Keeping an eye on Communist, Totalitarian China, and its influence both globally, and we as Canadians. I have come to the opinion that we are rarely privy to truth regarding the real goal, the agenda of Red China, and it's implications for Canada [and North America as a whole]. No more can we rely on our media as more and more information on China is actively being swept under the carpet - not for consumption.
Thursday, February 18, 2021
Facebook stops sharing news in Australia. Is Canada next?
DEFANGING BIG TECH
Facebook stops sharing news in Australia. Is Canada next?
Wed., Feb. 17, 2021
In a possible preview of what’s coming to Canada, Australia’s biggest media conglomerate has signed a deal with Google on the same day Facebook stopped the country’s users from sharing news on its platform.
Australia has been at the vanguard of a global push by the media industry and governments to force digital platforms to share the advertising money they collect through the use of news content. Media companies have been losing crucial ad revenue for decades, with much of it going online.
Canada’s federal government, which is working on rules to make digital platforms pay media companies, is launching a new round of consultations with both media organizations and digital platforms in light of global developments, a senior government source told the Star on Wednesday.
The Australian government was expected to begin the process of enshrining its new rules this week. Google and Facebook have been opposed, but until Wednesday, it was not clear how they would respond. Now the lines appear finally to be drawn.
Facebook, one of the biggest news-sharing platforms in the world, dropped a bombshell on Australia in response to the rules, saying it would stop allowing users in the country to share news on its platform.
“The proposed law fundamentally misunderstands the relationship between our platform and publishers who use it to share news content. It has left us facing a stark choice: attempt to comply with a law that ignores the realities of this relationship, or stop allowing news content on our services in Australia,” a statement from Facebook said.
“With a heavy heart, we are choosing the latter.”
Meanwhile, Google has been striking deals with media companies and on the same day as Facebook’s decision, announced an agreement with News Corp, the storied media conglomerate owned by Rupert Murdoch.
Details of the News Corp deal are confidential, said Google, but it comes just days after Google agreed to an agreement reportedly worth $30 million (Australian) annually with Seven West Media, which owns 21 publications, according to the Associated Press.
The News Corp deal covers content shared by Google from more than 30 publications in Australia and some global ones like the Wall Street Journal, NYPost and The Sun in the UK.
“Today’s agreement with News Corp covers a wide range of our products such as News Showcase, YouTube, Web Stories, Audio and our ad technology,” said Google’s president of global partnerships, Don Harrison, in a statement to the Star.
“News Showcase now has partnerships with over 500 publications around the world, demonstrating the value this product can bring to our news partners and readers everywhere.”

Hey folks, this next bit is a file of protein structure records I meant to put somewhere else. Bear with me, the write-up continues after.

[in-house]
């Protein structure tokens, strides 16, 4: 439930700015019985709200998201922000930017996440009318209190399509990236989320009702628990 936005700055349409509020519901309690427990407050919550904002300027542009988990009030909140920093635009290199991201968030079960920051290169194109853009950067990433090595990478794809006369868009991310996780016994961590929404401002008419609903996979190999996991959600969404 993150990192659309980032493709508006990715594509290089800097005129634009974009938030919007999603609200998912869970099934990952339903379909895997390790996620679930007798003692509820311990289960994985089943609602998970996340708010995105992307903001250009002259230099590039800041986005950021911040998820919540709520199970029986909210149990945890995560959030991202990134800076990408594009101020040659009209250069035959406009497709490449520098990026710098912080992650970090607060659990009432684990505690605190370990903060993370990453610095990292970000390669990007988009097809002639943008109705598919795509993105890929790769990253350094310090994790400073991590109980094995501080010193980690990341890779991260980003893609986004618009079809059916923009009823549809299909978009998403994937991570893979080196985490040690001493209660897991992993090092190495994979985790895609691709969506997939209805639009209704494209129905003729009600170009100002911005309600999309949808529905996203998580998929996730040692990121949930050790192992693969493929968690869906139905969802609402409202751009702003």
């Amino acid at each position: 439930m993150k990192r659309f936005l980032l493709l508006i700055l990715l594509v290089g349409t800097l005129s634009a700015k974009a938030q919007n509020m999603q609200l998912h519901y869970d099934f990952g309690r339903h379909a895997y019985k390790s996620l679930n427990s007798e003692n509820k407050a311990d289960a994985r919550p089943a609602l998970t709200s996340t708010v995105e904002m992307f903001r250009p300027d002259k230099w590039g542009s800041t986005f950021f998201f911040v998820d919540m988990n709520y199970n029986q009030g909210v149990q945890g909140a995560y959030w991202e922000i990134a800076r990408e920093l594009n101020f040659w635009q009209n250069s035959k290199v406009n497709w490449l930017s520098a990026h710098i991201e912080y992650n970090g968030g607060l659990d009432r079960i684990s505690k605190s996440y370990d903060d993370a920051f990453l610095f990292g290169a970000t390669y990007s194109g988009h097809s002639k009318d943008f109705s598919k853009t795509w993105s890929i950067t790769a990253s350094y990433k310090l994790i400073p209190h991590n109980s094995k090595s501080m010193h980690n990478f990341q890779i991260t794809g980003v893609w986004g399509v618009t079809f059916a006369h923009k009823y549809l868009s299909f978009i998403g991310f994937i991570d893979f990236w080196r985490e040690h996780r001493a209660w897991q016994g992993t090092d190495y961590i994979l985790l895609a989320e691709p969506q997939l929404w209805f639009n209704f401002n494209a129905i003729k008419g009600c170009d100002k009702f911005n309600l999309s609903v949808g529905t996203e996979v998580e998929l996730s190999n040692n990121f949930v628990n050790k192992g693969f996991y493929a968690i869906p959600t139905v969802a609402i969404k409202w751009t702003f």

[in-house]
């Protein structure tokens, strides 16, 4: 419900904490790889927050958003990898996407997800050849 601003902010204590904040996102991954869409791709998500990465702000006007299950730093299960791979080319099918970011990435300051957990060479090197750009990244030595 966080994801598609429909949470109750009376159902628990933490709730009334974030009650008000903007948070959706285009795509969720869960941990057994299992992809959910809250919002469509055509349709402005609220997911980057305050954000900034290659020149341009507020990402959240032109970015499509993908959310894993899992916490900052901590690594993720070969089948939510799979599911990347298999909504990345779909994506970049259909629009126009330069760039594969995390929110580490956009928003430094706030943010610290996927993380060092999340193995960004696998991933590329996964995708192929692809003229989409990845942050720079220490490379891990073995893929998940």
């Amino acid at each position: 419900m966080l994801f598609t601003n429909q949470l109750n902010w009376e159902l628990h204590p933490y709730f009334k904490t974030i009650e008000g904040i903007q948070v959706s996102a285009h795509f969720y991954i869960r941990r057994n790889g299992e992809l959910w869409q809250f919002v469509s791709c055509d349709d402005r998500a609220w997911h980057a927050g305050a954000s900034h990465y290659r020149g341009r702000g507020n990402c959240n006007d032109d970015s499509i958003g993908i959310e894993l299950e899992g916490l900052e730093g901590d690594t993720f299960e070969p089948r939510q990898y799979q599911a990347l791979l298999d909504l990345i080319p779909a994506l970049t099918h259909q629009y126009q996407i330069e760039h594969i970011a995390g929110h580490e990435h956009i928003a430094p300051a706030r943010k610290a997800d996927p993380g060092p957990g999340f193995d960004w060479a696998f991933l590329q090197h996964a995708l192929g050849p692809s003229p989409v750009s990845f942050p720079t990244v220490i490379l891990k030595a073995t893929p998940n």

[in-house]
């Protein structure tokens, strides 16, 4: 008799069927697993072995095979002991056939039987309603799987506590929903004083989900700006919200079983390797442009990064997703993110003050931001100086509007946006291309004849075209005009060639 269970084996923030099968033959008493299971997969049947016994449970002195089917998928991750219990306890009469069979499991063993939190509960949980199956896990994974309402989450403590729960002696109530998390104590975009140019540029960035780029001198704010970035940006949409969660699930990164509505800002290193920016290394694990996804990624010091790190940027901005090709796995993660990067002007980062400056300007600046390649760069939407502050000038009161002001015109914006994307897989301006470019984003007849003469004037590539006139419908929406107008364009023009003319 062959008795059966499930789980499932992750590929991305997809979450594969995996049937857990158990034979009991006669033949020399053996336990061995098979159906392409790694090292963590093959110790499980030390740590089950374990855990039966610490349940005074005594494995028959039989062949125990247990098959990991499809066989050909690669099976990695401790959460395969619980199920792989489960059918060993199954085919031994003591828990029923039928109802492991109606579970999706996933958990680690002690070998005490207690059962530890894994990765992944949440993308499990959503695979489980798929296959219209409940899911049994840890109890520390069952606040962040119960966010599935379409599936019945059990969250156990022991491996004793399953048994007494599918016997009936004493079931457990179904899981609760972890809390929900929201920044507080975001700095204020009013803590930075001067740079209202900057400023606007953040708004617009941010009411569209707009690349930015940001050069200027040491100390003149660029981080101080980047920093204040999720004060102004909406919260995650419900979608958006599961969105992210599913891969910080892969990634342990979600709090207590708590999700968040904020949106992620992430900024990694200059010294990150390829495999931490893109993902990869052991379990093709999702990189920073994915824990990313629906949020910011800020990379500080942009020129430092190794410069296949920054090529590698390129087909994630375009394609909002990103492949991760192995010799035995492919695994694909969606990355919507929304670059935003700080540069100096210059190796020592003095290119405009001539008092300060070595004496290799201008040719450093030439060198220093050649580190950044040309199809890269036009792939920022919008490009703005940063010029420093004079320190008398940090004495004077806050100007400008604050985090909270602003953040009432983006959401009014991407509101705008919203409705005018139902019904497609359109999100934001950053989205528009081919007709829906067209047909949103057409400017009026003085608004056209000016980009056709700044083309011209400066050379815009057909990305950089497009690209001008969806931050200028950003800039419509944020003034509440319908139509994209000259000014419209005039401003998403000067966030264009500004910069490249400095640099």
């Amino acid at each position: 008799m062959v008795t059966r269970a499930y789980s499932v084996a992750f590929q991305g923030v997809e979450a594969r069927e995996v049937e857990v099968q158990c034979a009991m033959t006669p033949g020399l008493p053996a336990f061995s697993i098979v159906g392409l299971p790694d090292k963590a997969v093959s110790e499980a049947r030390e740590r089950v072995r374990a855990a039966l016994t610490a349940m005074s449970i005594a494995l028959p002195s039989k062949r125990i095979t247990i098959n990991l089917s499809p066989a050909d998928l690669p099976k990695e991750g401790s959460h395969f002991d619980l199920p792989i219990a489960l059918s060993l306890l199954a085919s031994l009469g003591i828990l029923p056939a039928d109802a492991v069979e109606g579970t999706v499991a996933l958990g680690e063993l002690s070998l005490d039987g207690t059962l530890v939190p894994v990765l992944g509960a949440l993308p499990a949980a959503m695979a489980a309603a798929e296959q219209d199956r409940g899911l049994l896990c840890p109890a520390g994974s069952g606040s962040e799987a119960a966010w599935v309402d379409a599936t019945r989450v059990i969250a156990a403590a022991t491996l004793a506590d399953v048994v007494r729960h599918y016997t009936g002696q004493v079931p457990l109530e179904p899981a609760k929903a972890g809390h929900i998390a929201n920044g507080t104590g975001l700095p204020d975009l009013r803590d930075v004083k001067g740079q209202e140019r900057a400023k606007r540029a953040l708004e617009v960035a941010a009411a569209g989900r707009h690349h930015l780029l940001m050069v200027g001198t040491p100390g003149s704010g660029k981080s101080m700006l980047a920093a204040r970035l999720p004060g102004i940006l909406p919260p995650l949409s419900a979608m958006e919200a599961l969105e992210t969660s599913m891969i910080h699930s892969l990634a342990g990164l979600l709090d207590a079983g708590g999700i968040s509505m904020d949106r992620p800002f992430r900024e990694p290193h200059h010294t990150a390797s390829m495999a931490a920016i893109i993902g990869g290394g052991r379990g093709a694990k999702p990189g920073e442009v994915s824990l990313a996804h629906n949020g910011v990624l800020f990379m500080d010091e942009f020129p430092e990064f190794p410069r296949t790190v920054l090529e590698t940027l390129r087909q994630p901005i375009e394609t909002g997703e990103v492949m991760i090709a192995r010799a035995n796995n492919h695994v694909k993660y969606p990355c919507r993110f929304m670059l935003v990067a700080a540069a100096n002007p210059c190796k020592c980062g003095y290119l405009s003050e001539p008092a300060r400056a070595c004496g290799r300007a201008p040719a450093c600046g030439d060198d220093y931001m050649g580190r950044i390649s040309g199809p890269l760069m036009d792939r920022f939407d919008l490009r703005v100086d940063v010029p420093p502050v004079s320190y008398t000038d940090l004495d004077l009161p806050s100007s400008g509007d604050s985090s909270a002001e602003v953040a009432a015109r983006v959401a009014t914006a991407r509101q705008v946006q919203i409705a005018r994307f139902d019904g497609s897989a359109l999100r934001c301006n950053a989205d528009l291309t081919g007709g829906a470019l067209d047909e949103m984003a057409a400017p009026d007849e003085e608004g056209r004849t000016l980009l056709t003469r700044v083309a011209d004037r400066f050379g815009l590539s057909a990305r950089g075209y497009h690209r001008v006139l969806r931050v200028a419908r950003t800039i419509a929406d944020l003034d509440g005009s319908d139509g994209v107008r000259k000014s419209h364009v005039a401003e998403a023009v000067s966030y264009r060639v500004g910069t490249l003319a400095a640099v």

Google said it is in “active discussions” with Canadian publishers and hopes “to launch in Canada in the near future.”
In Ottawa, the senior government source who spoke to the Star said the government has not yet committed to an approach for ensuring that tech giants compensate media organizations, but that it would likely differ from both the Australian and French models.
The federal government is aiming to introduce the legislation by the summer, said the source. The Star is not naming them because they were not authorized to speak publicly.
Industry leaders in Canada, including Torstar, which owns the Toronto Star, have pushed for a remuneration model similar to the one in Australia.
The Australian model would give media organizations the ability to collectively bargain with digital platforms. If an agreement couldn’t be reached, then an arbitrator would step in and choose between one or the other final proposals. Google said the model was biased and had previously indicated it would pull its search engine from Australia, citing financial concerns.
However, the deals Google struck this week are “fantastic” news for Canadian publishers, said John Hinds, president of News Media Canada, a lobbying group pushing for remuneration for media companies.
“The fact that (publishers in Australia) are pleased with the deals and feel that it can ensure the survival of quality news and that it’s adequate compensation for Google to use the content, I think I would go with that,” he said.
“That’s what’s shown both in Australia and to a lesser extent in France, is that unless there’s a regulatory framework, the deals don’t happen.”
Dwayne Winseck, a professor at Carleton University’s School of Journalism and Communication, said that Canada will likely see a similar battle play out when the government moves to regulate.
“We are seeing these companies slowly being pressured into making more concrete investments,” he said.N w
Support for the Liberal government to draw up regulation comes from politicians on the other side of the aisle in Canada as well.
Sen. Claude Carignan, a Conservative, introduced a bill in the Senate on Wednesday that would amend the copyright act to provide for compensation for the use of journalistic works.
On the same day, Martin Champoux, a Bloc Québécois MP, stood in Parliament and said that the federal government “isn’t doing anything” even though “our local media are in a crisis due to the web giants.”
“We need to do something to support the creators,” he said. “If journalists didn’t work so hard, there would be nothing to share on social media. There would be no Facebook, or Google, or Twitter.”